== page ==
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quibble over (something)

To argue, dispute, or contend (with someone) over or about something, especially that which is trivial or petty. I'm happy enough with following your plan, so let's not quibble over the details. The couple was just quibbling with one another over the bill, much to their waiter's consternation.
See also: over, quibble

quibble about (something)

To argue, dispute, or contend (with someone) about something, especially that which is trivial or petty. I'm happy enough with following your plan, so let's not quibble about the details. The couple stood quibbling about the bill, much to the waiter's consternation.
See also: quibble

quibble (about someone or something) (with someone)

 and quibble (over someone or something) (with someone)
to be argumentative or contentious with someone about someone or something. Let's not quibble about it. Please don't quibble with your sister. No need to quibble over it.
References in periodicals archive ?
These are small quibbles in this strong collection that is her testament of faith in a world that tests that faith constantly.
These quibbles aside, it is a novel of considerable power and technical skill.
But this material is so much our area of expertise, so dear to our hearts that we all think we could have done better, and have our quibbles about what was missed (more Dorothy Lamour!
Two last quibbles. In Kushner's world, with few exceptions, males are businessmen (therefore unfulfilled), and women are housewives (therefore unfulfilled).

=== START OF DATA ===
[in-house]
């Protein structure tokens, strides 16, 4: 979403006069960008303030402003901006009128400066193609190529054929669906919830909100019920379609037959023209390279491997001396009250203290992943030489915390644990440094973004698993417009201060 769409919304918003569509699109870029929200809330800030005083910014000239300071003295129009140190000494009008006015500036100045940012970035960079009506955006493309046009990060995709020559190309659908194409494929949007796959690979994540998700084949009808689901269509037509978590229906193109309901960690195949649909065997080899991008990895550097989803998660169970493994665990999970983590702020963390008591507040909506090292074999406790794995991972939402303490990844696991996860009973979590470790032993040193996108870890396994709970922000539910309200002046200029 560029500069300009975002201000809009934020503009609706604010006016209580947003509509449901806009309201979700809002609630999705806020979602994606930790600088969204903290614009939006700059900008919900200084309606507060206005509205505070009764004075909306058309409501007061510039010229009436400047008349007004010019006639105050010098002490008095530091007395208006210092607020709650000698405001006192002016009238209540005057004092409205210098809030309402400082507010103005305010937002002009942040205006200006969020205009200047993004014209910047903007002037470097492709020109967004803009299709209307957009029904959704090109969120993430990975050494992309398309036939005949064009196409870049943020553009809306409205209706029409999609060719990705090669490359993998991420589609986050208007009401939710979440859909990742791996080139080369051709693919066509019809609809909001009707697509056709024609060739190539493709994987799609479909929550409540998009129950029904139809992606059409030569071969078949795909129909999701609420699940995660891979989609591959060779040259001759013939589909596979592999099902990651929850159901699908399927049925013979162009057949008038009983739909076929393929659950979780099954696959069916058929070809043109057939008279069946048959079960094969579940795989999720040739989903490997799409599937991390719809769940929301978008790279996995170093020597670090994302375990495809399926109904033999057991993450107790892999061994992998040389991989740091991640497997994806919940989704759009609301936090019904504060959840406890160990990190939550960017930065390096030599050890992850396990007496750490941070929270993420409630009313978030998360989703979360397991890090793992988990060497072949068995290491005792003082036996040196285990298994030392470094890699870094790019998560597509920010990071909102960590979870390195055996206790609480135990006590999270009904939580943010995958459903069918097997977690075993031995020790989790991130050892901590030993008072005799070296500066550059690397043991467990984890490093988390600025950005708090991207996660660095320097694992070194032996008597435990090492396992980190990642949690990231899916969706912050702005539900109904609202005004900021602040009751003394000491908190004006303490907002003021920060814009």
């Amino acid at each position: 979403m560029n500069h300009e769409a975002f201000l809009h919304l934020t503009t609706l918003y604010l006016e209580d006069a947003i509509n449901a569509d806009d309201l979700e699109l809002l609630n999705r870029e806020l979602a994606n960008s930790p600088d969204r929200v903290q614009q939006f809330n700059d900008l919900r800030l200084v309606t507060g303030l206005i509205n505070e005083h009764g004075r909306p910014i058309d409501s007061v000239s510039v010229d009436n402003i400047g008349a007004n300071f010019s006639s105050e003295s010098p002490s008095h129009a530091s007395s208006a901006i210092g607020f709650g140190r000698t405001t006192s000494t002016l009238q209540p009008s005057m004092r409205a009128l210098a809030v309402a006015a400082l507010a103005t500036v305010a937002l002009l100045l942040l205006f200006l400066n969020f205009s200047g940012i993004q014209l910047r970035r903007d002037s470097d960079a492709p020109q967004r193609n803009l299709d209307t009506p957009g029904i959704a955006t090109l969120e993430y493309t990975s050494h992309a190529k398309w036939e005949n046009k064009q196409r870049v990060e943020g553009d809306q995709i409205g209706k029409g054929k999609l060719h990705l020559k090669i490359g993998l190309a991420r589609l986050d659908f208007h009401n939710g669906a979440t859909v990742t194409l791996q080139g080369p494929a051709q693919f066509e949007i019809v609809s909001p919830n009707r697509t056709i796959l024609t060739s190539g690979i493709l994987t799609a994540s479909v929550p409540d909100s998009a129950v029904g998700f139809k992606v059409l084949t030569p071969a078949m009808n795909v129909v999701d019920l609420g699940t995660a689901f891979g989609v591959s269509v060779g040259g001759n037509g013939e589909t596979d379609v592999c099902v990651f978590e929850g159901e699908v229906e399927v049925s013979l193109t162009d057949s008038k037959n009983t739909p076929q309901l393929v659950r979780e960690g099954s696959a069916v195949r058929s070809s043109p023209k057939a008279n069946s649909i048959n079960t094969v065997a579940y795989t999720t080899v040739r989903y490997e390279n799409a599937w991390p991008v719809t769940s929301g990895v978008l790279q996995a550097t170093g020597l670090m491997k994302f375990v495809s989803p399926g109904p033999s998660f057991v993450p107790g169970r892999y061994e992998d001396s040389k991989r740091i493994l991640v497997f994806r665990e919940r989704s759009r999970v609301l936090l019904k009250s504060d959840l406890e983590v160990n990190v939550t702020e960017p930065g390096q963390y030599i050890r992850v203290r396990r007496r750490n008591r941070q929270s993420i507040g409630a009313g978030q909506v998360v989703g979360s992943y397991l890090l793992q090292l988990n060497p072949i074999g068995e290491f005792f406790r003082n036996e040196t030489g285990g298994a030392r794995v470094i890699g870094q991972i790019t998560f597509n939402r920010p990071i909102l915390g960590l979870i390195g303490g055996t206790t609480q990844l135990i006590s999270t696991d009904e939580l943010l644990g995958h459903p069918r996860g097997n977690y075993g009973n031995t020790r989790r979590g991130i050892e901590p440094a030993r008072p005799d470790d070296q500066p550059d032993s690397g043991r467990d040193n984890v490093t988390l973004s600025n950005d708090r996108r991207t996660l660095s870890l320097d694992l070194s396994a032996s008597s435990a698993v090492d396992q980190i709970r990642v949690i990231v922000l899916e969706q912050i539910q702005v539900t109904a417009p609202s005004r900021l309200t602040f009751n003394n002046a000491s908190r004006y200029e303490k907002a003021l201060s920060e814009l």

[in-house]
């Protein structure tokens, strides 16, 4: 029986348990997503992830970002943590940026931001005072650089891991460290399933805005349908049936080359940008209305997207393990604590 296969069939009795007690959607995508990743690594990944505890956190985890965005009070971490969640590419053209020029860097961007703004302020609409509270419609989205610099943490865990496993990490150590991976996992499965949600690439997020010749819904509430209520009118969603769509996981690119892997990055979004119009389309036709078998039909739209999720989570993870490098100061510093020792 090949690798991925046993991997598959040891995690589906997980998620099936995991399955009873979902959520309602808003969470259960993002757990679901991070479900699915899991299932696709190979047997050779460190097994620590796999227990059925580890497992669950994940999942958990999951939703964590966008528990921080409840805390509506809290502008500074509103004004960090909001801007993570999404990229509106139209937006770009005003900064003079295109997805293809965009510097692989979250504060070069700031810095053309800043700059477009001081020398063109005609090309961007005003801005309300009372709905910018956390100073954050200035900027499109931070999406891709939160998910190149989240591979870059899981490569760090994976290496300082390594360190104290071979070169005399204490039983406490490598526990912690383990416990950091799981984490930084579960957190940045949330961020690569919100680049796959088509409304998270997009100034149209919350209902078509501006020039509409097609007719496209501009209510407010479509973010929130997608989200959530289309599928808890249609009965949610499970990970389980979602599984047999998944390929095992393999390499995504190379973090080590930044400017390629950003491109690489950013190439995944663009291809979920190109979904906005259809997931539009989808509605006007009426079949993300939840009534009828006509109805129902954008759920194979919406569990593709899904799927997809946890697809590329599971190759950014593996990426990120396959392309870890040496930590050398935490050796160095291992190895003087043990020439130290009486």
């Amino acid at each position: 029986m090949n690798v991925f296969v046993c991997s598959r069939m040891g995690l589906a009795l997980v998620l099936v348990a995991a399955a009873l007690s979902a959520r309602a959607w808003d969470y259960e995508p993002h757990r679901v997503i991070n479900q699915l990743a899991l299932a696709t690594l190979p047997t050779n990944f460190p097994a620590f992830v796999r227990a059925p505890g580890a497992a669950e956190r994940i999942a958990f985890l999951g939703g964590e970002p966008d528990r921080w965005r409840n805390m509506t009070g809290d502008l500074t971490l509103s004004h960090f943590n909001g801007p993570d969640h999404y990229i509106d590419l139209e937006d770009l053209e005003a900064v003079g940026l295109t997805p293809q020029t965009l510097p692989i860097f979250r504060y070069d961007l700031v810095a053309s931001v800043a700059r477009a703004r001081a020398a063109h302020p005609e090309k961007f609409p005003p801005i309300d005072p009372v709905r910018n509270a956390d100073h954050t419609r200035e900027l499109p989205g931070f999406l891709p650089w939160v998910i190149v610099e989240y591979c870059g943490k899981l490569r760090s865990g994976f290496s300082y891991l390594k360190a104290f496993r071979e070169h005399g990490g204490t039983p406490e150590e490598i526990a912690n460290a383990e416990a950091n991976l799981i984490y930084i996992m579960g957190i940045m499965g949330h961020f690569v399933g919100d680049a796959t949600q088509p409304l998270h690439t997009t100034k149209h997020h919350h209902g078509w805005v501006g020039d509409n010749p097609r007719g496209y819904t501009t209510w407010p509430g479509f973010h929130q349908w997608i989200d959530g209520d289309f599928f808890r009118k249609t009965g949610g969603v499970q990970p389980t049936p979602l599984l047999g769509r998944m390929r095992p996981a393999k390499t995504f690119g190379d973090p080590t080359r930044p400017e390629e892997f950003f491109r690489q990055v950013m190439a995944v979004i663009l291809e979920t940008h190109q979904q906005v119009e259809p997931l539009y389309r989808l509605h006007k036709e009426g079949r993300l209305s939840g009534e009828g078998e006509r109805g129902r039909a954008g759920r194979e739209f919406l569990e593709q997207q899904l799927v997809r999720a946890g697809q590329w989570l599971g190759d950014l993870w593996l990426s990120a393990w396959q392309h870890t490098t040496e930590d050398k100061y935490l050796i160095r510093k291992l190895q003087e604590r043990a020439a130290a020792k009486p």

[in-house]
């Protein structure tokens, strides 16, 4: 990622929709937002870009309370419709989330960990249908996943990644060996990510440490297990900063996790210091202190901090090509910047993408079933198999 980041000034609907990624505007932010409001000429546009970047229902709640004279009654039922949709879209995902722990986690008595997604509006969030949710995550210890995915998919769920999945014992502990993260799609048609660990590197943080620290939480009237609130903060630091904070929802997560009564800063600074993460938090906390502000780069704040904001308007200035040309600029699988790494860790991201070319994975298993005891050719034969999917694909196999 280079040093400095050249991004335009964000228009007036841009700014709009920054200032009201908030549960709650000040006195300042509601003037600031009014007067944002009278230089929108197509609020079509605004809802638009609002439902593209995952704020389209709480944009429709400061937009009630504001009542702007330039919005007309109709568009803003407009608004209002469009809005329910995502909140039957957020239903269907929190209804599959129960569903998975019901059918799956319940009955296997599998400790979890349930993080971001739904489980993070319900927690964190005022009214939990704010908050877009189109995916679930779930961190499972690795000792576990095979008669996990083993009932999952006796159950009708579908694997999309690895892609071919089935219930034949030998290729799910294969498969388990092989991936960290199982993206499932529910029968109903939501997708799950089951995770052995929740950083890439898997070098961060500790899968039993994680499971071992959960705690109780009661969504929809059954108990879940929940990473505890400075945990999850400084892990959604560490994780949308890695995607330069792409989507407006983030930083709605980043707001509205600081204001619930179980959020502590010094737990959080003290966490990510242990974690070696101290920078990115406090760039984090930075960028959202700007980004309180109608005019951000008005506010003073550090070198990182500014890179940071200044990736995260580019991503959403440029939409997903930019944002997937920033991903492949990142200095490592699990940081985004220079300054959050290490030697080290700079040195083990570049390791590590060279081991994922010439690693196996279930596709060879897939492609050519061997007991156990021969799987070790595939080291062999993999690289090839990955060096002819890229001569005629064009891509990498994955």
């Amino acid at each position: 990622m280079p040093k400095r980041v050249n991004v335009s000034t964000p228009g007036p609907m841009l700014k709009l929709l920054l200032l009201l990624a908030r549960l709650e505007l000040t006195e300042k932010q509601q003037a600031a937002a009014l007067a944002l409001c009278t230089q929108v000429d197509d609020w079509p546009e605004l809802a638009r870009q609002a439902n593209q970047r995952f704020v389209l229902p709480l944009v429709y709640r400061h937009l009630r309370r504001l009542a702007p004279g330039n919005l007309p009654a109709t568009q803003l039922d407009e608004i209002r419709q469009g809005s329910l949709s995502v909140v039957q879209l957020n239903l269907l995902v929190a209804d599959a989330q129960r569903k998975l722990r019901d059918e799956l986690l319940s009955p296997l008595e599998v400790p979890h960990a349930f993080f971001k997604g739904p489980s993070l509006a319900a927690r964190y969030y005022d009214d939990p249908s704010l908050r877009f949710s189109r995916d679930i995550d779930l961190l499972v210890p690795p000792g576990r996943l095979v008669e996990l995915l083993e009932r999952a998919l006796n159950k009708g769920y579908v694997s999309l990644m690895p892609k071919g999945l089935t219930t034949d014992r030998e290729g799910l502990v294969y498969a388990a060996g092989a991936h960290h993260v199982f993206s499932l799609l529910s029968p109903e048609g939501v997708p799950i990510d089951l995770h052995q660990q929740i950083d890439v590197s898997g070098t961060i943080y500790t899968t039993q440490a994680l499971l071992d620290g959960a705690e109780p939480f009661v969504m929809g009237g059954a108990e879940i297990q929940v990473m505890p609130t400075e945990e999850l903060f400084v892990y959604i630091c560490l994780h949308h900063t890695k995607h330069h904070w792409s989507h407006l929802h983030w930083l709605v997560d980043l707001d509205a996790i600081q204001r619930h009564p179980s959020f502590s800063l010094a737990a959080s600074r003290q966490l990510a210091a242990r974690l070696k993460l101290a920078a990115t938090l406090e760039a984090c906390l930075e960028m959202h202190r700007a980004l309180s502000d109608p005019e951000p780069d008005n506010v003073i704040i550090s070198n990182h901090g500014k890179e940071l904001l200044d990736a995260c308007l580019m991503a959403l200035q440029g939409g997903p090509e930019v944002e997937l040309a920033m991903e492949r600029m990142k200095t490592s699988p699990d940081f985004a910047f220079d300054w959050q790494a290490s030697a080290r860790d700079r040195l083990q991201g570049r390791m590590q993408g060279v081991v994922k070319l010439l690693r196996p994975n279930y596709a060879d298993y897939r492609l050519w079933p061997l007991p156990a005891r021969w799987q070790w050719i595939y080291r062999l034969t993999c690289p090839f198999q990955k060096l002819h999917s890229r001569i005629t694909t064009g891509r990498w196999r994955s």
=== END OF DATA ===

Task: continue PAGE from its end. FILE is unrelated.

Even with these minor quibbles, Science at the Borders is a valuable contribution that should be of great interest to historians of American immigration, medicine, labor, industry, and progressivism.
But these really are mere quibbles. Libertines and Radicals is exquisite and often wonderful: a genital epic for our ancestors.
Aside from these quibbles, though, this is an excellent reference source for school and public libraries.
Bacon s scholarship illuminates many such points and I have only a few quibbles. She does not fully tie together his authoritarian ideas and practices; she overlooks his painting and underrates his wildly inspiring wit.
These quibbles aside, Long has presented a compelling picture of shifting ideas about race, gender, respectability, and sexuality in that Great Southern Babylon.
But these are quibbles about an otherwise excellent contextual study.
(The armoury had the same problem with an armful of swords.) But such quibbles are mercifully rare.
Such quibbles aside, National Bolshevism deserves praise for shedding new light on the evolution of Russian identity and significantly advancing our understanding of the Stalinist state and its popular underpinnings.
My only quibbles concern the emphasis placed on certain aspects of the arguments.
I have but two minor quibbles. Firstly, while the case studies are comprehensive, as a Hispanist, I was disappointed at the absence of references to the prominent Castilian statesman and prelate, Alfonso de Cartagena (1384-1456).